LVL 46

    Assisted Solution

    both disks are using the same disk drive(s), so I/Os from C compete with I/Os from D.    Unless you are under 10% free, give-or-take on C, or you can't defrag, then it doesn't matter what block number on the logical disk separates C from D.   The RAID controller doesn't do anything differently.

    Buy 2 more SAS disks and set them up as a RAID1, set it to 64KB NTFS allocation size, then migrate SQL to it.  THEN you'll see a nice improvement.

    Author Closing Comment

    Thank you Matt and dlethe. I just ordered more hardrives and an extra controller for the server.
    Thanks again!
    Moises Perez
    LVL 46

    Expert Comment

    No prob, you might want to run a benchmark before & after and post as a follow-up.  That type of positive feedback can really put things in perspective.  

    Here is followup on aligning into 64KB (Full link is at: )

    Most partitions are misaligned when they are using the Disk Management tool. Therefore, we recommend that you create partitions by using the Diskpart.exe tool instead. Aligning sectors to track boundaries can have performance benefits, depending on the storage. Always use the storage vendor's recommended setting, but if your storage vendor does not have a recommended setting, use 64 kilobytes (KB). When running Exchange 2007 on Windows Server 2003, we recommend that you use Diskpart to align the storage track boundaries on all Mailbox servers (including clustered mailbox servers), Edge Transport servers, and Hub Transport servers, regardless of the partition type you are using. For detailed steps about how to use Diskpart to align input/output (I/O) with storage track boundaries, see How to Align Exchange I/O with Storage Track Boundaries. You do not need to use Diskpart when running Exchange 2007 Service Pack 1 (SP1) on Windows Server 2008.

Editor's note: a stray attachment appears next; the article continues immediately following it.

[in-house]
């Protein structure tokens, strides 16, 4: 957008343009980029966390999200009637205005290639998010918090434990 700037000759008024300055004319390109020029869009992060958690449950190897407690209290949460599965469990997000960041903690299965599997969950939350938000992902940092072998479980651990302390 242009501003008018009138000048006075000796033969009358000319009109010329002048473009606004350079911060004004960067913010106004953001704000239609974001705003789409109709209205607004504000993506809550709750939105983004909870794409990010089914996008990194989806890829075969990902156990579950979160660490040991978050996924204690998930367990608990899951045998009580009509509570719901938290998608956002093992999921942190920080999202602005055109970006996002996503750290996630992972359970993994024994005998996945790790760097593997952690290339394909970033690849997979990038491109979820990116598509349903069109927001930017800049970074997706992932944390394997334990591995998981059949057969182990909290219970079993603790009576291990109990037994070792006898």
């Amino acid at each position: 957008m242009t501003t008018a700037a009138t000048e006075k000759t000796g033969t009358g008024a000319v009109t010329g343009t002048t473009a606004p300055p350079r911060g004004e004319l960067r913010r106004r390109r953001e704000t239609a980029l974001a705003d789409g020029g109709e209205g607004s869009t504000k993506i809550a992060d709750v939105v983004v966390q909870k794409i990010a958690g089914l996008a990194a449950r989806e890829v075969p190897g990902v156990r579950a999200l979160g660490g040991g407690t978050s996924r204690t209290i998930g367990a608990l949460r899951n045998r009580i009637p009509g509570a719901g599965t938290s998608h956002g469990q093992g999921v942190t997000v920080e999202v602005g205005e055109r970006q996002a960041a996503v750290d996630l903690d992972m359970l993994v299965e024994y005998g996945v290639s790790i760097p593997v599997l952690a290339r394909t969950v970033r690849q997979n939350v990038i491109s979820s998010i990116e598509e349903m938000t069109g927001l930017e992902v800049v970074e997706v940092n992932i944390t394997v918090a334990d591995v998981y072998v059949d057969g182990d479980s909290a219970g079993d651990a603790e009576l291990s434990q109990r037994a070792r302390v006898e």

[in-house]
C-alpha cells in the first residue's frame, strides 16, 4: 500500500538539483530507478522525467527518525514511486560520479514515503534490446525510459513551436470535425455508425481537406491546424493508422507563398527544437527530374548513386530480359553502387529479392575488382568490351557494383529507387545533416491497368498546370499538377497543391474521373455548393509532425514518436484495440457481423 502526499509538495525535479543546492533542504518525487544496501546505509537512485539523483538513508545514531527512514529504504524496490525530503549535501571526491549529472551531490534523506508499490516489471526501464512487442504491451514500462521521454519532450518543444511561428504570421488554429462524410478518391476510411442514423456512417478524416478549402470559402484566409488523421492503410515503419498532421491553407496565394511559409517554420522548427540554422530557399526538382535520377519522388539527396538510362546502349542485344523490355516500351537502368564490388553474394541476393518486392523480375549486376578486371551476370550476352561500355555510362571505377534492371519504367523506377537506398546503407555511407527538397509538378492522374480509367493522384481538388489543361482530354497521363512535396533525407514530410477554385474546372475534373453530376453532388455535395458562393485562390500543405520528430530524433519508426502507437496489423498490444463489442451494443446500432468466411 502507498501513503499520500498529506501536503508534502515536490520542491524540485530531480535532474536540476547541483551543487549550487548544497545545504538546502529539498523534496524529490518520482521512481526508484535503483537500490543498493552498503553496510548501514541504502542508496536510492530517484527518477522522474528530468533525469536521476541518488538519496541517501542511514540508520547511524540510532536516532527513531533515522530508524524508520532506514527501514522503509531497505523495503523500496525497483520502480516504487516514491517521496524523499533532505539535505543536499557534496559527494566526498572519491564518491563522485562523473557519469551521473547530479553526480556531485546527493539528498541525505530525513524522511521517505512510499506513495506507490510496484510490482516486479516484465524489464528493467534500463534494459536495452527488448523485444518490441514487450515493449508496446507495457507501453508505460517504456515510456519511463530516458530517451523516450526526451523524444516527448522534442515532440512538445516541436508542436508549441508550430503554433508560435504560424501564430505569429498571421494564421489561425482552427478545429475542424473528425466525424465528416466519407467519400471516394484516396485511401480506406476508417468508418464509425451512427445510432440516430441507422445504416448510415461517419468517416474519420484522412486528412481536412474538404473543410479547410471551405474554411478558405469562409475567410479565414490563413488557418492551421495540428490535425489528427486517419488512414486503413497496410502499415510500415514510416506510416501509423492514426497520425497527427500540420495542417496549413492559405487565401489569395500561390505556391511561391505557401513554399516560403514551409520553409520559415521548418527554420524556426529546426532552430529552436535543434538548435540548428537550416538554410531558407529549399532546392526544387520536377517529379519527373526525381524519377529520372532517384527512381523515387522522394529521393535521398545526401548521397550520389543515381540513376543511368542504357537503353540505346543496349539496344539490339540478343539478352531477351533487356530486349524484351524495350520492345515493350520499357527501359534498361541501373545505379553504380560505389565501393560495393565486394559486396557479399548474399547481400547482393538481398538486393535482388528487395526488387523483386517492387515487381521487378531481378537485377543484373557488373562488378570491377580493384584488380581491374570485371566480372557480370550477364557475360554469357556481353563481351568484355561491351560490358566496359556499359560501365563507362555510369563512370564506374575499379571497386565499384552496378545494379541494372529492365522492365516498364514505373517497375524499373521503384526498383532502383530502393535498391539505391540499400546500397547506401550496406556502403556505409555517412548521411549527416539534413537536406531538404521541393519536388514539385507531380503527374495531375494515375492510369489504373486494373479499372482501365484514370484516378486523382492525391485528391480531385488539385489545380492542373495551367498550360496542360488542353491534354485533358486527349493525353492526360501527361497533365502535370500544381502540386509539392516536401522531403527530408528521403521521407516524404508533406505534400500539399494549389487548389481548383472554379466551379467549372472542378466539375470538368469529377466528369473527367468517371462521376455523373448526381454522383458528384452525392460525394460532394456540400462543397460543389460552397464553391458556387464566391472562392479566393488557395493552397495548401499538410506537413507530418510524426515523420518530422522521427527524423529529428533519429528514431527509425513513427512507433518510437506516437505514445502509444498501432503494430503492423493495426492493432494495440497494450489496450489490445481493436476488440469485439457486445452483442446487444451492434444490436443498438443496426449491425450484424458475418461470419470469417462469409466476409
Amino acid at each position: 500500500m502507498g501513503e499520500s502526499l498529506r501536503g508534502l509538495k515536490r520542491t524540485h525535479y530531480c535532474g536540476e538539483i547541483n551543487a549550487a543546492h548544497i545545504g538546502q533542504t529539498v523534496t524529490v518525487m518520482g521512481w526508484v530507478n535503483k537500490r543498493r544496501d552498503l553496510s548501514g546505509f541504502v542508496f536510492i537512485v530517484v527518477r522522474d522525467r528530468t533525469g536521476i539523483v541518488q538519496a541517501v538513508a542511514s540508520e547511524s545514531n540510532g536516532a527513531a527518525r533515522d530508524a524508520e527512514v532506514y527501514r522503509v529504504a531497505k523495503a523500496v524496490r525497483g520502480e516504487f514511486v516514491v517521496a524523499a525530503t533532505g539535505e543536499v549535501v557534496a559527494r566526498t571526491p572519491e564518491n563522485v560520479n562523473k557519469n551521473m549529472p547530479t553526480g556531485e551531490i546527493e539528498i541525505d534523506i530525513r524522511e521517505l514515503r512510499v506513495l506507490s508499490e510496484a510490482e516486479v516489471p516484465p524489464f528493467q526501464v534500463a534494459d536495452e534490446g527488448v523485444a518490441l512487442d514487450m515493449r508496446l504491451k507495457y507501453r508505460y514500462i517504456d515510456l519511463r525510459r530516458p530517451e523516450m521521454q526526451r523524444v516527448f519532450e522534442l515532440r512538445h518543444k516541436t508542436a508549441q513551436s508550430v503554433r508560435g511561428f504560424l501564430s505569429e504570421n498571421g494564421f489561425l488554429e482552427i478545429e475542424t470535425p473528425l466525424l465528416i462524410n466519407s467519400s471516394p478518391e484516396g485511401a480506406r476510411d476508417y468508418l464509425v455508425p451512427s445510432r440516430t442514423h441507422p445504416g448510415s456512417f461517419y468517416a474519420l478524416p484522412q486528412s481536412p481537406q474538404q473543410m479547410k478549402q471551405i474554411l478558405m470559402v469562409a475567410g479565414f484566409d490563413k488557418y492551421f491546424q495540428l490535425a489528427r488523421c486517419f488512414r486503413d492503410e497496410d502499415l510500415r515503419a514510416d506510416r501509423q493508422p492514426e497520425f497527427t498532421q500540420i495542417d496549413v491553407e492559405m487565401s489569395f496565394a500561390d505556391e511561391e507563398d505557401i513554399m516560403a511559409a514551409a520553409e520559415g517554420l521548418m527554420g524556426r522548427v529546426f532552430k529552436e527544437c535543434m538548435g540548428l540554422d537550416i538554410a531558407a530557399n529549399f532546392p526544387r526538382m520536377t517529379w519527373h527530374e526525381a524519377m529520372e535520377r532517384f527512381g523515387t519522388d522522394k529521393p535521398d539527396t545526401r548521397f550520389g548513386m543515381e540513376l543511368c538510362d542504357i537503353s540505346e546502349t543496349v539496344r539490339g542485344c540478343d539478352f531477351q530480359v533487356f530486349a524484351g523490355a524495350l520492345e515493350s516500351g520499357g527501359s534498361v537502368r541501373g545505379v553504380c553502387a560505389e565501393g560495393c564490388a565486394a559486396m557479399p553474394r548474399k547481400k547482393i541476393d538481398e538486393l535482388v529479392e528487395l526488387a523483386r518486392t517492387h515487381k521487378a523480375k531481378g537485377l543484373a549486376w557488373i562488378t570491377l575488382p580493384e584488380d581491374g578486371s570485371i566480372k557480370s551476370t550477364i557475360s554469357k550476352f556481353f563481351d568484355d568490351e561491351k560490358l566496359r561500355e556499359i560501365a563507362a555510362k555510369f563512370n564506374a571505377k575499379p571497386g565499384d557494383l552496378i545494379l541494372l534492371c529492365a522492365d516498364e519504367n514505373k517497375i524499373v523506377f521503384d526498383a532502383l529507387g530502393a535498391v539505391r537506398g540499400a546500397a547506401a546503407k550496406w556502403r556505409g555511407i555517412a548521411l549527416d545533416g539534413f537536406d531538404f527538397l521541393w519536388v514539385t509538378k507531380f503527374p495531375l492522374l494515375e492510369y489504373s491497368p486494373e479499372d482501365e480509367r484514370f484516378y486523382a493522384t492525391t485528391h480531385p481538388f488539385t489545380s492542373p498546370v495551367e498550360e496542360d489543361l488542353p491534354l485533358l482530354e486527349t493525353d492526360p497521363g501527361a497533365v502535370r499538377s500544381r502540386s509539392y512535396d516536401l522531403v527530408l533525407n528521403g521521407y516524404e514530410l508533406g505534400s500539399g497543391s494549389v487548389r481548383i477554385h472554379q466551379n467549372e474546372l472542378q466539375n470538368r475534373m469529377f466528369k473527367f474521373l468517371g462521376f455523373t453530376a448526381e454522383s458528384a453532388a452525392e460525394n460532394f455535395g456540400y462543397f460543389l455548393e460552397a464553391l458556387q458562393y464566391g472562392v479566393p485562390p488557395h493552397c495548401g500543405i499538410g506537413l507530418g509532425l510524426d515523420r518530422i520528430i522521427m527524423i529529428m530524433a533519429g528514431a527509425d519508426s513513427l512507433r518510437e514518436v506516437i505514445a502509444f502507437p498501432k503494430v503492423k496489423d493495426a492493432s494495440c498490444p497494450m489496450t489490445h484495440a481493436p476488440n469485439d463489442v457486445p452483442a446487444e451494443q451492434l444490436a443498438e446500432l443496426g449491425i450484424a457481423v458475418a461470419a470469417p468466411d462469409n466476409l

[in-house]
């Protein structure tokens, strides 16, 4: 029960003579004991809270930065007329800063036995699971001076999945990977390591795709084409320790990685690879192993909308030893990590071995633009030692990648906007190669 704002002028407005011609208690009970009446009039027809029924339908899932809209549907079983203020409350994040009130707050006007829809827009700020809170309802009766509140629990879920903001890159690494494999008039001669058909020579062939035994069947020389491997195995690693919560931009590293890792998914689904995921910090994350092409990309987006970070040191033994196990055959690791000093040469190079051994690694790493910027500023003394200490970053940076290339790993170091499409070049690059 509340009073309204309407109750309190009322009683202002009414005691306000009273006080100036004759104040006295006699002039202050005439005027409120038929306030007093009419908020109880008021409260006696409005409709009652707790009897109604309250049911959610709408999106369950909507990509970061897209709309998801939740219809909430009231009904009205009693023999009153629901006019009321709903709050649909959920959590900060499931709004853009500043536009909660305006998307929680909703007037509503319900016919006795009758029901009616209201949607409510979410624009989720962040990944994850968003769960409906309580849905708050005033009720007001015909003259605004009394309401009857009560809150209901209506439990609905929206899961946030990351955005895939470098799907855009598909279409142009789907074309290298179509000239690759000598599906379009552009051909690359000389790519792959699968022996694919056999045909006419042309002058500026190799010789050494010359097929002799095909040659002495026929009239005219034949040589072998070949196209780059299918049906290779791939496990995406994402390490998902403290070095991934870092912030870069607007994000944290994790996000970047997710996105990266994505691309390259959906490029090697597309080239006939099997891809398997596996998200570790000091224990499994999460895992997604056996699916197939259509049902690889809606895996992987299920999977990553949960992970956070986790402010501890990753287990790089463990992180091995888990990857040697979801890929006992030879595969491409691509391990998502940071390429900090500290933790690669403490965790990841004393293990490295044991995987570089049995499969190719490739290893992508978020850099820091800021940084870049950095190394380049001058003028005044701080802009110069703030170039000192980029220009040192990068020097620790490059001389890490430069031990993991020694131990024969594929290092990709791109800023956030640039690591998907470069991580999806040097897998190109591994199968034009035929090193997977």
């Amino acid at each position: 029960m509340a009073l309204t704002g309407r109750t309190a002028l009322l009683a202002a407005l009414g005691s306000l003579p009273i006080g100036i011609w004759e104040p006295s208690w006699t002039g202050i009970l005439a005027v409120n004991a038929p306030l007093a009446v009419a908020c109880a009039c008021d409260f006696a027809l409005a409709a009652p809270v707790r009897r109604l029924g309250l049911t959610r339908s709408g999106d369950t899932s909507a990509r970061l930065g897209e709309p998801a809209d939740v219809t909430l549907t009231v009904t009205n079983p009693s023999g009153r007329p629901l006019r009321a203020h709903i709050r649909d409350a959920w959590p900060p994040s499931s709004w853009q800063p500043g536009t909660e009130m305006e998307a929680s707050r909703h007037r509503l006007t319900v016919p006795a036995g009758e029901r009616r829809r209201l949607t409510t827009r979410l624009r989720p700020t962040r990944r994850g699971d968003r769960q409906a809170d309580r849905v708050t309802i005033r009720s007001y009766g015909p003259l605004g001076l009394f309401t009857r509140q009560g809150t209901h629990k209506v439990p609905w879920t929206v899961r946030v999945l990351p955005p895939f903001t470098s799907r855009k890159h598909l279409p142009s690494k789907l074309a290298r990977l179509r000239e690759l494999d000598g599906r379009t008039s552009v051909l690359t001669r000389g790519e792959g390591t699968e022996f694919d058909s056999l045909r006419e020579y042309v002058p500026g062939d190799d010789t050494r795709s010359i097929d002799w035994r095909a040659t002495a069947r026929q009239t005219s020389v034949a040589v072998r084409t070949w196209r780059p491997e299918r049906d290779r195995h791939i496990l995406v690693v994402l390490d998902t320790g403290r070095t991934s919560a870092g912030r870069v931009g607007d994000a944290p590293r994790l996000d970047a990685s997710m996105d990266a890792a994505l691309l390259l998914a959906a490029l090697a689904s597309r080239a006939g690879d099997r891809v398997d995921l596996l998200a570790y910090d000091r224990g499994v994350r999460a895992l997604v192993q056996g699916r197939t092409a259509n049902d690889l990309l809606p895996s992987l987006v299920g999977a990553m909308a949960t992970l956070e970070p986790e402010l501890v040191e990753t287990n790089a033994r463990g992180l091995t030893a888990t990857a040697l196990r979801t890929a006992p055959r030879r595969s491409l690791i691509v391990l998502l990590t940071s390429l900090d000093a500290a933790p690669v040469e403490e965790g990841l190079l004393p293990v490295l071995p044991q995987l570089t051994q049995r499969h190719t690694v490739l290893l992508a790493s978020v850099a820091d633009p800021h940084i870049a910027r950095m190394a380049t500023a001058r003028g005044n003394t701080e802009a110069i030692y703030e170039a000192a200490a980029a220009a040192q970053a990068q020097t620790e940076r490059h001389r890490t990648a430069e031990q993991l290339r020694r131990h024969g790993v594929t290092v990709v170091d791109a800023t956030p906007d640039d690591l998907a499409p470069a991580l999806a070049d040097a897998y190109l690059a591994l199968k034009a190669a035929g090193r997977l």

Partition Allocation Unit Size

    In Exchange 2007, we recommend that you configure the NTFS file system volumes hosting databases with an NTFS allocation unit size of 64 KB. This recommendation is based on performance improvements seen with large sequential read operations. This type of profile is typically seen with streaming backup and Exchange Server Database Utilities (Eseutil) tasks.

    In some scenarios, there is a benefit with sequential I/O, particularly when performing a streaming backup, or when running Eseutil for a Volume Shadow Copy Service (VSS) checksum integrity or database repair. Always use your storage vendor's recommended setting, but if your storage vendor does not have a recommended setting, use 64 KB.

    Testing has shown that changing the NTFS allocation size from 4 KB to 64 KB does not result in any increase in transaction log sequential throughput. Therefore, you can utilize the default NTFS allocation size (4 KB) for NTFS volumes hosting transaction log files.

    Author Comment

    ok. thank you!